New data challenge primary care’s inattention to aldosterone in hypertension


Jun Yang, MBBS, had watched as her father, who had battled hypertension for decades, ended up on four medications that still couldn’t bring his blood pressure to a healthy level. The cardiovascular endocrinologist then ran some tests, and soon thereafter her father had his blood pressure optimized on just one targeted medication.

Dr. Jun Yang, cardiovascular endocrinologist at the Hudson Institute of Medical Research and a hypertension researcher at Monash University, both in Melbourne. Courtesy Dr. Jun Yang

Dr. Jun Yang (right) and her father are shown.

Dr. Yang’s father was found to have a hormonal condition known as primary aldosteronism (PA) as the cause of his hypertension.

It turns out that PA is not as rare as once thought.

An eye-catching report in Annals of Internal Medicine this spring of an unexpectedly high prevalence of primary aldosteronism among a diverse cross section of U.S. patients with hypertension has raised issues that could dramatically change the way doctors in America, and elsewhere, assess and manage high blood pressure.

Foremost is the question of whether primary care physicians – the clinicians at the front line for diagnosing and initially treating most patients with hypertension – will absorb and act on this new evidence. For them, aldosteronism doesn’t automatically come to mind when they see high numbers on a BP monitor, and yet this latest research found that up to a third of all 726 patients in the study who were diagnosed with hypertension and with high urinary salt levels had PA.

That translates to a roughly three- to fivefold increase over standard prevalence estimates, and is a ”game changer” for how clinicians should approach hypertension management and PA diagnosis going forward, said John W. Funder, MD, in an editorial accompanying the Annals study.

Long considered relatively uncommon, hypertension driven by an excess of the hormone aldosterone, often because of an adenoma on the adrenal gland, is not the same as conventional “essential” hypertension. The former benefits from early diagnosis because its treatment is completely different – close to half of all PA patients can be treated definitively and quickly with surgical removal of an adenoma from one side of the adrenal gland.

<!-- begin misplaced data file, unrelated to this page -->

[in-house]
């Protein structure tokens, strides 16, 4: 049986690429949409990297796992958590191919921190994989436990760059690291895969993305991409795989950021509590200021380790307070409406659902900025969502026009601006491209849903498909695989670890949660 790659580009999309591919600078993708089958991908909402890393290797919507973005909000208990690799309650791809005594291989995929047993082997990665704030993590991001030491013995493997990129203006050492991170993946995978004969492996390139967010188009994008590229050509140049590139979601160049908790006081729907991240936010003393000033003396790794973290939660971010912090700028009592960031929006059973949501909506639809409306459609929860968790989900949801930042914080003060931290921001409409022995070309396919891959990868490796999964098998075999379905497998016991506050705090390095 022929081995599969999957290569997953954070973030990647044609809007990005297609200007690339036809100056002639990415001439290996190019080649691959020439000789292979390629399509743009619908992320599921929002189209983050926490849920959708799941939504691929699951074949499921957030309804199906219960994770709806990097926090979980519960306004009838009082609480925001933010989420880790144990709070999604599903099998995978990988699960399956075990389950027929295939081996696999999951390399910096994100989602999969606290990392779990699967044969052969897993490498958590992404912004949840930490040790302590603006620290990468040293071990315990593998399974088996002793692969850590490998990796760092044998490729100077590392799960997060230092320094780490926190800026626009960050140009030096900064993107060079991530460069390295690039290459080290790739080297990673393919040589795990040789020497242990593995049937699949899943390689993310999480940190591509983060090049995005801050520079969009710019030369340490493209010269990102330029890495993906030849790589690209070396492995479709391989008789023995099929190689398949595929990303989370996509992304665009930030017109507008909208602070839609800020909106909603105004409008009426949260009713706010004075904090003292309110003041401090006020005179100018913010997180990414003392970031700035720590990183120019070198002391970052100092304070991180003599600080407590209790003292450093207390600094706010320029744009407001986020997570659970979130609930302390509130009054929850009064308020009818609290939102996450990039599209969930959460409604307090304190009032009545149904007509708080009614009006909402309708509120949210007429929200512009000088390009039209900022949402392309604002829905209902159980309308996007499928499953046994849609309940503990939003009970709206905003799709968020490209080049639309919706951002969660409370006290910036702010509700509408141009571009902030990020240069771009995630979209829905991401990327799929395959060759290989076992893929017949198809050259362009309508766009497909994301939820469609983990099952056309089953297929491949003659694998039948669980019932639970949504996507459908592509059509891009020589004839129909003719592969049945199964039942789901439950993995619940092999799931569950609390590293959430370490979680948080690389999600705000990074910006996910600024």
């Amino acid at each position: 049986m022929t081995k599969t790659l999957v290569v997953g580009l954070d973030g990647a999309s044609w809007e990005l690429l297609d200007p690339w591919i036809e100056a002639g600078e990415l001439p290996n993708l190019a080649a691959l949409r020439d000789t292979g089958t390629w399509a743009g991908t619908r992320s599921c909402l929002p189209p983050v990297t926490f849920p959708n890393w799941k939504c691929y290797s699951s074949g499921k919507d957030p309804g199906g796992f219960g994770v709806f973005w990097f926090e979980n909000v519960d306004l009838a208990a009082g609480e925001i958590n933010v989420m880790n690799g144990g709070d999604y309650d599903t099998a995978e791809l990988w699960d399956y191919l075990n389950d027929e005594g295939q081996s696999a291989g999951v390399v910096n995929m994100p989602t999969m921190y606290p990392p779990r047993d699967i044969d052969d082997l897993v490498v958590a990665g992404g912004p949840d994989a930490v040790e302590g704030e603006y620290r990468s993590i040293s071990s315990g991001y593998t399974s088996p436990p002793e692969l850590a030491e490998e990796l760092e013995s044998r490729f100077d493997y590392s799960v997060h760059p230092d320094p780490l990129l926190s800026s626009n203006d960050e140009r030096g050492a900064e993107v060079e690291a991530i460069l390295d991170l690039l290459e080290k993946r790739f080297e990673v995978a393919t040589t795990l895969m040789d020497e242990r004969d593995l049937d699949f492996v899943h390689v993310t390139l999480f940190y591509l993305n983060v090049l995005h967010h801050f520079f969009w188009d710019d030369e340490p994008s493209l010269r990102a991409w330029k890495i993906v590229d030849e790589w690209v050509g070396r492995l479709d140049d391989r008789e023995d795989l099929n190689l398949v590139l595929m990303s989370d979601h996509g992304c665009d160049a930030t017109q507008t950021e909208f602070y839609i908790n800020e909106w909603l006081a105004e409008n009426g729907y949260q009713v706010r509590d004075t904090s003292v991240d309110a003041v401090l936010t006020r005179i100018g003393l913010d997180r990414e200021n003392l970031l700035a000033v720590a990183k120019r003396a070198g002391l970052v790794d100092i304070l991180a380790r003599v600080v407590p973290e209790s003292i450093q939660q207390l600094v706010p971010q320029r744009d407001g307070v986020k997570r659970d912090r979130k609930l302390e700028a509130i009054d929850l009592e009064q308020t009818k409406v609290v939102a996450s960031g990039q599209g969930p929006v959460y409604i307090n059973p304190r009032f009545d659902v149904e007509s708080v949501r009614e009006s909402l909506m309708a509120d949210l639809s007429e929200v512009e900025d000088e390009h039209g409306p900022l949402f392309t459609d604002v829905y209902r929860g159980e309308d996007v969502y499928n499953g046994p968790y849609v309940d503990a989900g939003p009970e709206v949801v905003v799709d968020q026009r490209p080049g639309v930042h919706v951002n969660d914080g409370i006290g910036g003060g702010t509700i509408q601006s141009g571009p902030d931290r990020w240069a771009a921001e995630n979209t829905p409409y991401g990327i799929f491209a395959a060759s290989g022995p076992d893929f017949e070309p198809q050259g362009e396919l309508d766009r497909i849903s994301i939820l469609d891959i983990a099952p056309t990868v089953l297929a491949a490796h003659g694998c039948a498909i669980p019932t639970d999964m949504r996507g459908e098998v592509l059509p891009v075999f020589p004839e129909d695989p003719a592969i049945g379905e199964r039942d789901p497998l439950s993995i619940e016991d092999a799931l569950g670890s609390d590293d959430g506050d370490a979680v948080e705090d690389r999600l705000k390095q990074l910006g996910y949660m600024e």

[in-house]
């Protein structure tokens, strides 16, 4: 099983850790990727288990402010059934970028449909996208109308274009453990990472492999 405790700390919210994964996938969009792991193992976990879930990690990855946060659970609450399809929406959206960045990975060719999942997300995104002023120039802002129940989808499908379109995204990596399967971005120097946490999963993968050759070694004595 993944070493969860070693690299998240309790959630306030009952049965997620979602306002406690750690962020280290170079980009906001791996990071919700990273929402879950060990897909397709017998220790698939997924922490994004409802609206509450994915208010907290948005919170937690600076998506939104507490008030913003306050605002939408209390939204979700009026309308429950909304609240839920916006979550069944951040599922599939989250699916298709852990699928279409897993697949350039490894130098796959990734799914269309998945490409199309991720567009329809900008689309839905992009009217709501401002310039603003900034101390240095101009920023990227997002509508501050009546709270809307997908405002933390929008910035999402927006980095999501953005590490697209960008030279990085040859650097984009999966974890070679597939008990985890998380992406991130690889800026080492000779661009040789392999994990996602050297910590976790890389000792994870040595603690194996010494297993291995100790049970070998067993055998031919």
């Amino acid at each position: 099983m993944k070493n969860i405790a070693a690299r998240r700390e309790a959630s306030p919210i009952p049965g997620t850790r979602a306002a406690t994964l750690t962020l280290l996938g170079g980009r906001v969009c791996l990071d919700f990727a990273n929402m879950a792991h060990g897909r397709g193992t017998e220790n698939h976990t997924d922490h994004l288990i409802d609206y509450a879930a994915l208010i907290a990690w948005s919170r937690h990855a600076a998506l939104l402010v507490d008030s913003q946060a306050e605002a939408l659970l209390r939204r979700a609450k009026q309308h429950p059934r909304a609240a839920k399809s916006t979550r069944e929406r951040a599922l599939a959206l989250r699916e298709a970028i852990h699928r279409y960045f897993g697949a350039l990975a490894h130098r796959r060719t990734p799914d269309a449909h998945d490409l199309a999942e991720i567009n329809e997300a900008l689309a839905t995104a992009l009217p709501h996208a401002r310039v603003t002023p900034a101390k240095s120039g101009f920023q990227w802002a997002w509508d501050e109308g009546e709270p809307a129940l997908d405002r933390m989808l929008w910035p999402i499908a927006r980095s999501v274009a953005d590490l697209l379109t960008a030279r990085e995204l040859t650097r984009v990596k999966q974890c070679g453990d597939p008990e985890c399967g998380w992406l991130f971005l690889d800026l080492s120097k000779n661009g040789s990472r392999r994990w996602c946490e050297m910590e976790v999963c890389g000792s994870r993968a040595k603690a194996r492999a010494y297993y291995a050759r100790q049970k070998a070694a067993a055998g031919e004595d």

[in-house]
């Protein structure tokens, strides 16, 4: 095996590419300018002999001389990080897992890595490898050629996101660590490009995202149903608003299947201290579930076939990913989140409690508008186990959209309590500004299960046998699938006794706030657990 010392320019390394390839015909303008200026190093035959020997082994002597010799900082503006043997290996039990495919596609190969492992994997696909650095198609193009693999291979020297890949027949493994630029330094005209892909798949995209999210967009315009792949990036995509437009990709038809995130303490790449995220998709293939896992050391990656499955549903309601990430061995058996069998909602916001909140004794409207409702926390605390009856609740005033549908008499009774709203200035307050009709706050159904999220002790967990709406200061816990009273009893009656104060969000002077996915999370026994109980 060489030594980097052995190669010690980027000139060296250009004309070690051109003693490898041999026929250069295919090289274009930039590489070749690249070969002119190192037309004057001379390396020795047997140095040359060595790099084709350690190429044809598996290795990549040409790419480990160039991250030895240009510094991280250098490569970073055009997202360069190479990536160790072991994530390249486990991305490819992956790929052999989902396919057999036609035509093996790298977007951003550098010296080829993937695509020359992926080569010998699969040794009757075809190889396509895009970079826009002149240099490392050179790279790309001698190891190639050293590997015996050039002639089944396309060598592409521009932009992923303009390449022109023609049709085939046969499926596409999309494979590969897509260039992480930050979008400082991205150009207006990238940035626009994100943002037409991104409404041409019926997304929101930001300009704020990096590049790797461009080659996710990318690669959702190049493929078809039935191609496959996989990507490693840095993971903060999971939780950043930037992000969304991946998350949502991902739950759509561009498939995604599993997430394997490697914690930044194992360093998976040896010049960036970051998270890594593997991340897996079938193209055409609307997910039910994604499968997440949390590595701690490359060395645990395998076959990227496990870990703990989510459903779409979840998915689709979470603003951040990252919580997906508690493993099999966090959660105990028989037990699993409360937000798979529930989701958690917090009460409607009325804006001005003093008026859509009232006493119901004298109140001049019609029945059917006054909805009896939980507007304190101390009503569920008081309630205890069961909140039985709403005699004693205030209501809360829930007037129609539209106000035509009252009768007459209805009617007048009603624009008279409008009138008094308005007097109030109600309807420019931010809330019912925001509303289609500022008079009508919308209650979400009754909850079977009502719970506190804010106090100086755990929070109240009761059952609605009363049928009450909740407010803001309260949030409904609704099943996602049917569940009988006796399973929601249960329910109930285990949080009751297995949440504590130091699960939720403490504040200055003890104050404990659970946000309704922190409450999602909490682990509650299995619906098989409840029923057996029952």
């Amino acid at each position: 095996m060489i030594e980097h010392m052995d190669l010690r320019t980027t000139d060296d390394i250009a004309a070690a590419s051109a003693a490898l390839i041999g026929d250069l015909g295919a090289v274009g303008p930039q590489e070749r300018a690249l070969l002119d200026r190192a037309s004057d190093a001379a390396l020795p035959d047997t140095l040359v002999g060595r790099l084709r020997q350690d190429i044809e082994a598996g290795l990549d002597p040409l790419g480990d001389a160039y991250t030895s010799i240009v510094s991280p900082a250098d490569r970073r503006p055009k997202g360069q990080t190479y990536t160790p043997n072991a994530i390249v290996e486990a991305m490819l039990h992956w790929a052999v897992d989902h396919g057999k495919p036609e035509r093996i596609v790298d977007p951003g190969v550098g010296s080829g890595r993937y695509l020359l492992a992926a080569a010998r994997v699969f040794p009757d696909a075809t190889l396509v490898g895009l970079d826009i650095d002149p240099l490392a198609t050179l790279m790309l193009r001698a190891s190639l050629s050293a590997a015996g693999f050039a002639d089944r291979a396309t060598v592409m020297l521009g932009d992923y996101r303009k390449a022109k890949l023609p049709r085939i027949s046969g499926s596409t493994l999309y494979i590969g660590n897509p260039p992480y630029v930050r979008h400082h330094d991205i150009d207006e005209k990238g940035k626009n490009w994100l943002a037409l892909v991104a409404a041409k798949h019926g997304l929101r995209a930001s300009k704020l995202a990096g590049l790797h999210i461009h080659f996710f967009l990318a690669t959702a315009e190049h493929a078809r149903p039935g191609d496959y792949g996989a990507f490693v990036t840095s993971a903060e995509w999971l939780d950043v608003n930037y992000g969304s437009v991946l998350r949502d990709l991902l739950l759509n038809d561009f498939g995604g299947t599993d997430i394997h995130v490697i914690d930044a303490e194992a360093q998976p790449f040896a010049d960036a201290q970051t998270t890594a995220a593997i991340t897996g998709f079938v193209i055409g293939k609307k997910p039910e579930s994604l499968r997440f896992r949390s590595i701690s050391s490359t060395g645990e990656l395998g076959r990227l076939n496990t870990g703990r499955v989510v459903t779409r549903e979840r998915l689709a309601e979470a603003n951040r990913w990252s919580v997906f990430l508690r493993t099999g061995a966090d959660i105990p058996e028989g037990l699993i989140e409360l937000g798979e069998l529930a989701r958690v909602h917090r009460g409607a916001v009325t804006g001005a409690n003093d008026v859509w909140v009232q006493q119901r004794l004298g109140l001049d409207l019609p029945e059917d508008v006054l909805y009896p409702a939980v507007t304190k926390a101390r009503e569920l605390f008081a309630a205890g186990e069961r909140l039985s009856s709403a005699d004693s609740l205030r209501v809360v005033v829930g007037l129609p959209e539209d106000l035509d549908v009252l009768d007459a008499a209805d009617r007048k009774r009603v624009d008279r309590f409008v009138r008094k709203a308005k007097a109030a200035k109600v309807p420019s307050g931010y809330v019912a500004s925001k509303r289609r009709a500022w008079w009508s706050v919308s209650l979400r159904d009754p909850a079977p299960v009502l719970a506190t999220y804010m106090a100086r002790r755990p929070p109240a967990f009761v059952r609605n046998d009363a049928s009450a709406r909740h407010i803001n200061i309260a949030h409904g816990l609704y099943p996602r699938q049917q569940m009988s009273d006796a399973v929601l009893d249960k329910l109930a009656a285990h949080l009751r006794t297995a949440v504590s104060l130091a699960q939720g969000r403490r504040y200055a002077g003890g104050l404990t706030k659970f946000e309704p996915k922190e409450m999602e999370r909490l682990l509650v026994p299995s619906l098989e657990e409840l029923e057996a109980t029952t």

For other PA patients, who have bilateral adrenal hyperplasia that is impossible to resolve surgically, treatment with drugs called mineralocorticoid receptor antagonists (MRAs), such as spironolactone, is needed because they target the hormonal cause of the high BP.

But what usually happens is that a patient with PA is mistakenly diagnosed with essential hypertension, in which the classic approach to treatment is to start with one regular antihypertensive drug, and add on further ones from different drug classes if blood pressure is not adequately controlled. When patients are taking three drugs, without adequate control, they are labeled as having “resistant hypertension.”

But in the case of PA, none of these conventional antihypertensives work, and the process of continuing to monitor and add different drugs wastes time, during which patients deteriorate.

“We need to change the culture of waiting for hypertension to be resistant and have patients riddled with end-organ damage,” due to years of persistently high BP and excess aldosterone “before we look for a secondary cause” like PA, declared Dr. Yang, of Hudson Institute of Medical Research and Monash University in Melbourne, during an interview.

So early diagnosis and prompt treatment of PA is key.

In addition to boosting the public health importance of early PA detection in hypertensive patients, the new up-sized PA prevalence numbers throw a spotlight on primary care physicians (PCPs) as key players who will need to apply the findings to practice on a public health scale.

These novel results create a need for “new guidelines, and a radically revised game plan with the key role of PCPs” emphasized in future management of patients with hypertension, said Dr. Funder, a professor of medicine at Monash University, in a second recent editorial in Hypertension.

Dr. Robert Carey, professor of medicine and dean emeritus at the University of Virginia, Charlottesville

Dr. Robert Carey

“Buy-in by PCPs is essential,” agrees Robert M. Carey, MD, a cardiovascular endocrinologist and professor of medicine at the University of Virginia in Charlottesville, and a coauthor of the new study.

But he too acknowledges that this presents a major challenge. PCPs and internists, who diagnose a lot of hypertension, are “not used to thinking about aldosterone,” he said in an interview, encapsulating the key problem faced by proponents of earlier and more widespread PA assessment.

This dilemma looms as a “huge public health issue,” Dr. Carey warned.


Next Article: